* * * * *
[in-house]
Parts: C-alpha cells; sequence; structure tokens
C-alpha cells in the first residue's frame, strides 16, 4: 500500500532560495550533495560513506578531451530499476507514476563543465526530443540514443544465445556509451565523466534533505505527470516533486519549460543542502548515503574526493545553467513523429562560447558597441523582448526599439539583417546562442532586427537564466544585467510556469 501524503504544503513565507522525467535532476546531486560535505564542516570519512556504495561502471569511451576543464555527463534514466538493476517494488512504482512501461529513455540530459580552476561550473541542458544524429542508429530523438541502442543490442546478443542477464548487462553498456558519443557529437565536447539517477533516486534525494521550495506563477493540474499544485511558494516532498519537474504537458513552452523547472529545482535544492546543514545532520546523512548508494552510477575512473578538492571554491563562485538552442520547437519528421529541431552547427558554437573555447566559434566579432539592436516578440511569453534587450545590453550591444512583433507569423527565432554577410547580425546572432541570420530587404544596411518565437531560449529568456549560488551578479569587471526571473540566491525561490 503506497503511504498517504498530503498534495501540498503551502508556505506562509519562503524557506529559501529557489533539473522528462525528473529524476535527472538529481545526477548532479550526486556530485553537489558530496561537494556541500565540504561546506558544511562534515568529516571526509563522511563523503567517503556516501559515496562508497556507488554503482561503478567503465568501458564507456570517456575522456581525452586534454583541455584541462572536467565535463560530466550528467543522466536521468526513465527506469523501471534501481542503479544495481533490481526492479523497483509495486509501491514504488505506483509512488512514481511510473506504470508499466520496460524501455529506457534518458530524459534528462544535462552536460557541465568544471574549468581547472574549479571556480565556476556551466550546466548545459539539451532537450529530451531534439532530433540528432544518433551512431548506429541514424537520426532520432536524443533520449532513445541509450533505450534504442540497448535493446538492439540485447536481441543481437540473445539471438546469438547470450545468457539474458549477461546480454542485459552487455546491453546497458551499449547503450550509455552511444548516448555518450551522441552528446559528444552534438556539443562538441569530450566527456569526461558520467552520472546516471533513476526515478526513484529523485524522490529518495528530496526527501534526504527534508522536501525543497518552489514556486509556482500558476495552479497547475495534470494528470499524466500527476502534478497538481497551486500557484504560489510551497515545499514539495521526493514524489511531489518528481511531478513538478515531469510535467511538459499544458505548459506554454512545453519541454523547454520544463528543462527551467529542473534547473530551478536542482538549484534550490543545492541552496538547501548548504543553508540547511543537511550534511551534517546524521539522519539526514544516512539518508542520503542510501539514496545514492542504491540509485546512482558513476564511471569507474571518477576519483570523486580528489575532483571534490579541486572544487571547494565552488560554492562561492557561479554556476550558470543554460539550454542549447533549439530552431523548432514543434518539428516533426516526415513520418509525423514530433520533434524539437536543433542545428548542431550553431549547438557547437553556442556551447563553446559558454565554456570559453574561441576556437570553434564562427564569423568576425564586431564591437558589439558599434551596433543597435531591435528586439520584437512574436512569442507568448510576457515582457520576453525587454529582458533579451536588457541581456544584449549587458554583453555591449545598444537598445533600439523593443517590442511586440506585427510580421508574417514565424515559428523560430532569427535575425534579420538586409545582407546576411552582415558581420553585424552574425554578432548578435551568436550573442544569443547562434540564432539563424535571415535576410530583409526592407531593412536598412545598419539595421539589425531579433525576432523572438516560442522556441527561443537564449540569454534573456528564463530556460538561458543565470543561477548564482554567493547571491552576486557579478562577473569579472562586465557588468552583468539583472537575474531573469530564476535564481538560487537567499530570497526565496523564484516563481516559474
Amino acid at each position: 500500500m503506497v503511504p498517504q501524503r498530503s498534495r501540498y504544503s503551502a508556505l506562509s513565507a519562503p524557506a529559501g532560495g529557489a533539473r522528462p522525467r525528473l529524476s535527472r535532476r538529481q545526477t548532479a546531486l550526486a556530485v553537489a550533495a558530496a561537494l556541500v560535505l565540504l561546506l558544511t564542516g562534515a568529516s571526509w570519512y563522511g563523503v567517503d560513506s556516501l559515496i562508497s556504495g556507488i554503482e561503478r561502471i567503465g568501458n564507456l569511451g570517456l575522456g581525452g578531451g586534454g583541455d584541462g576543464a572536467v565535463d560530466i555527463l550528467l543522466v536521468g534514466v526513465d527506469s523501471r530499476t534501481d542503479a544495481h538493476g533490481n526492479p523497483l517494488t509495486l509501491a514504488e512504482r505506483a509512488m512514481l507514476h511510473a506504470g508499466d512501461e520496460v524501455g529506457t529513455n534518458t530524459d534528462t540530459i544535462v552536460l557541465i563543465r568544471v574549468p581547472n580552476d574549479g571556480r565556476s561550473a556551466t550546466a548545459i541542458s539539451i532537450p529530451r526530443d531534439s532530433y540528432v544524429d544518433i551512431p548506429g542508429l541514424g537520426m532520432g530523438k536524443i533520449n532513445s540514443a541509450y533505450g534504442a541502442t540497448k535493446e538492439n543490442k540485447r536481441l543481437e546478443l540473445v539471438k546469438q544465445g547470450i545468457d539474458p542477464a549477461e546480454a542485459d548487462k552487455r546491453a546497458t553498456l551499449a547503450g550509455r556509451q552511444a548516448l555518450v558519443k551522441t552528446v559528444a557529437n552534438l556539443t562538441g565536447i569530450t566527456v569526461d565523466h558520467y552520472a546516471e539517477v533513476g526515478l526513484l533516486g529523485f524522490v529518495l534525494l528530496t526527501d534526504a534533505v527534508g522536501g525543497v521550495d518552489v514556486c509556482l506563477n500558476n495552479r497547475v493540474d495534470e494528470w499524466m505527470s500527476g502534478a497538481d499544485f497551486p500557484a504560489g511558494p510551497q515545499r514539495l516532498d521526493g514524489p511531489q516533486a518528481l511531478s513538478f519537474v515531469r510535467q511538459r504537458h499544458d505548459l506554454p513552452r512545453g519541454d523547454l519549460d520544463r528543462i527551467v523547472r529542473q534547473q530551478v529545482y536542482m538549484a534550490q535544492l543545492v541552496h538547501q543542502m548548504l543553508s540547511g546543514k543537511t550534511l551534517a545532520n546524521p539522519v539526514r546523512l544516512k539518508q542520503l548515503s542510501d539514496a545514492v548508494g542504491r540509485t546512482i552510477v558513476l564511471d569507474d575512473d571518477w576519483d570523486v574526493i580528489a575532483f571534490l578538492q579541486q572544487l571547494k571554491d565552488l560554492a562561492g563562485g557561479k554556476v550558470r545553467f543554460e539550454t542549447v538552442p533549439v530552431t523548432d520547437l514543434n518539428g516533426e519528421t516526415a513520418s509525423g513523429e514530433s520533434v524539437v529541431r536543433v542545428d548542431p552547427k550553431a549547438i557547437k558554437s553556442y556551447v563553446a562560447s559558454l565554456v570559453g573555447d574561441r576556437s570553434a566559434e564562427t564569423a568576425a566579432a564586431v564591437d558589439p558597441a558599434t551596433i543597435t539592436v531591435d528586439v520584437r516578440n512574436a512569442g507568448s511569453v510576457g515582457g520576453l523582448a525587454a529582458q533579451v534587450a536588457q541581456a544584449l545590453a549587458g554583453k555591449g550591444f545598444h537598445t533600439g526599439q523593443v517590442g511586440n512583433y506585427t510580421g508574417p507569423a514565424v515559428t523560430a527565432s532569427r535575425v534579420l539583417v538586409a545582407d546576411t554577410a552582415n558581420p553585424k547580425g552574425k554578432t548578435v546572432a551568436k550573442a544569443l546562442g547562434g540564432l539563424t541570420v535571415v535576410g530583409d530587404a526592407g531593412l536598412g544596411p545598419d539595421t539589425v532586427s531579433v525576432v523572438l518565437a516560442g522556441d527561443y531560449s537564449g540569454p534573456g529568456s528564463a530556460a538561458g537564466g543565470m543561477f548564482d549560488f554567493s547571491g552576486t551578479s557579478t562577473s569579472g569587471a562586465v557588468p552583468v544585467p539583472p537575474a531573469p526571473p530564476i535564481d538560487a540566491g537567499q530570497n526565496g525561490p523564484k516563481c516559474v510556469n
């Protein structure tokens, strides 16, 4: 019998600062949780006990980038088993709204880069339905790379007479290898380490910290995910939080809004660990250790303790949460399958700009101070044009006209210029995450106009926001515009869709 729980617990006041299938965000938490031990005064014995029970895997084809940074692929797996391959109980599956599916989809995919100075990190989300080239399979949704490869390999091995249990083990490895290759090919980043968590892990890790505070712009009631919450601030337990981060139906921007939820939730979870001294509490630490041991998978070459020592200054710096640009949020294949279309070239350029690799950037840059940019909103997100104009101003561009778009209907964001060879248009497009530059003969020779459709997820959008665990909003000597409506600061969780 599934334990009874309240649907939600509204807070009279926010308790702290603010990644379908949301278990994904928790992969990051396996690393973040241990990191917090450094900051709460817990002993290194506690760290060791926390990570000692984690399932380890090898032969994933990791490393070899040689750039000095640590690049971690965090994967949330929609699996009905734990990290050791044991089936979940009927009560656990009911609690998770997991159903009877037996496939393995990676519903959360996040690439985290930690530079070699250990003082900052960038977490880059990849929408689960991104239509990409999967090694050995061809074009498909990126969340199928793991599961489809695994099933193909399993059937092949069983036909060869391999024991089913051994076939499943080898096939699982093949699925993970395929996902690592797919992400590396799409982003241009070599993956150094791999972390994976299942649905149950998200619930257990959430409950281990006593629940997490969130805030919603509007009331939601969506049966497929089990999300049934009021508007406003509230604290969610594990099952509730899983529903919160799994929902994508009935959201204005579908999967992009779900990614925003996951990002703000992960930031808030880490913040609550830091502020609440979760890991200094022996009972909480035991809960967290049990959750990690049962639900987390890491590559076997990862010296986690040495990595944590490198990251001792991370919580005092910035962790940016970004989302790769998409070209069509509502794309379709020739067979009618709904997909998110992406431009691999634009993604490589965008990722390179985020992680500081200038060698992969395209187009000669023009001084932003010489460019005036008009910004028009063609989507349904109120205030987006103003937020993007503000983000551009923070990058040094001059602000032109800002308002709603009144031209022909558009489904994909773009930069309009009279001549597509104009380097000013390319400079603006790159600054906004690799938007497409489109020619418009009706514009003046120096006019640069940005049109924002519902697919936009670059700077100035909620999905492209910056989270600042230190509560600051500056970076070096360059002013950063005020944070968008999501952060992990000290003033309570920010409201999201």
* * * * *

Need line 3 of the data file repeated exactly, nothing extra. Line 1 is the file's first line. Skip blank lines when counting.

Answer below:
C-alpha cells in the first residue's frame, strides 16, 4: 500500500532560495550533495560513506578531451530499476507514476563543465526530443540514443544465445556509451565523466534533505505527470516533486519549460543542502548515503574526493545553467513523429562560447558597441523582448526599439539583417546562442532586427537564466544585467510556469 501524503504544503513565507522525467535532476546531486560535505564542516570519512556504495561502471569511451576543464555527463534514466538493476517494488512504482512501461529513455540530459580552476561550473541542458544524429542508429530523438541502442543490442546478443542477464548487462553498456558519443557529437565536447539517477533516486534525494521550495506563477493540474499544485511558494516532498519537474504537458513552452523547472529545482535544492546543514545532520546523512548508494552510477575512473578538492571554491563562485538552442520547437519528421529541431552547427558554437573555447566559434566579432539592436516578440511569453534587450545590453550591444512583433507569423527565432554577410547580425546572432541570420530587404544596411518565437531560449529568456549560488551578479569587471526571473540566491525561490 503506497503511504498517504498530503498534495501540498503551502508556505506562509519562503524557506529559501529557489533539473522528462525528473529524476535527472538529481545526477548532479550526486556530485553537489558530496561537494556541500565540504561546506558544511562534515568529516571526509563522511563523503567517503556516501559515496562508497556507488554503482561503478567503465568501458564507456570517456575522456581525452586534454583541455584541462572536467565535463560530466550528467543522466536521468526513465527506469523501471534501481542503479544495481533490481526492479523497483509495486509501491514504488505506483509512488512514481511510473506504470508499466520496460524501455529506457534518458530524459534528462544535462552536460557541465568544471574549468581547472574549479571556480565556476556551466550546466548545459539539451532537450529530451531534439532530433540528432544518433551512431548506429541514424537520426532520432536524443533520449532513445541509450533505450534504442540497448535493446538492439540485447536481441543481437540473445539471438546469438547470450545468457539474458549477461546480454542485459552487455546491453546497458551499449547503450550509455552511444548516448555518450551522441552528446559528444552534438556539443562538441569530450566527456569526461558520467552520472546516471533513476526515478526513484529523485524522490529518495528530496526527501534526504527534508522536501525543497518552489514556486509556482500558476495552479497547475495534470494528470499524466500527476502534478497538481497551486500557484504560489510551497515545499514539495521526493514524489511531489518528481511531478513538478515531469510535467511538459499544458505548459506554454512545453519541454523547454520544463528543462527551467529542473534547473530551478536542482538549484534550490543545492541552496538547501548548504543553508540547511543537511550534511551534517546524521539522519539526514544516512539518508542520503542510501539514496545514492542504491540509485546512482558513476564511471569507474571518477576519483570523486580528489575532483571534490579541486572544487571547494565552488560554492562561492557561479554556476550558470543554460539550454542549447533549439530552431523548432514543434518539428516533426516526415513520418509525423514530433520533434524539437536543433542545428548542431550553431549547438557547437553556442556551447563553446559558454565554456570559453574561441576556437570553434564562427564569423568576425564586431564591437558589439558599434551596433543597435531591435528586439520584437512574436512569442507568448510576457515582457520576453525587454529582458533579451536588457541581456544584449549587458554583453555591449545598444537598445533600439523593443517590442511586440506585427510580421508574417514565424515559428523560430532569427535575425534579420538586409545582407546576411552582415558581420553585424552574425554578432548578435551568436550573442544569443547562434540564432539563424535571415535576410530583409526592407531593412536598412545598419539595421539589425531579433525576432523572438516560442522556441527561443537564449540569454534573456528564463530556460538561458543565470543561477548564482554567493547571491552576486557579478562577473569579472562586465557588468552583468539583472537575474531573469530564476535564481538560487537567499530570497526565496523564484516563481516559474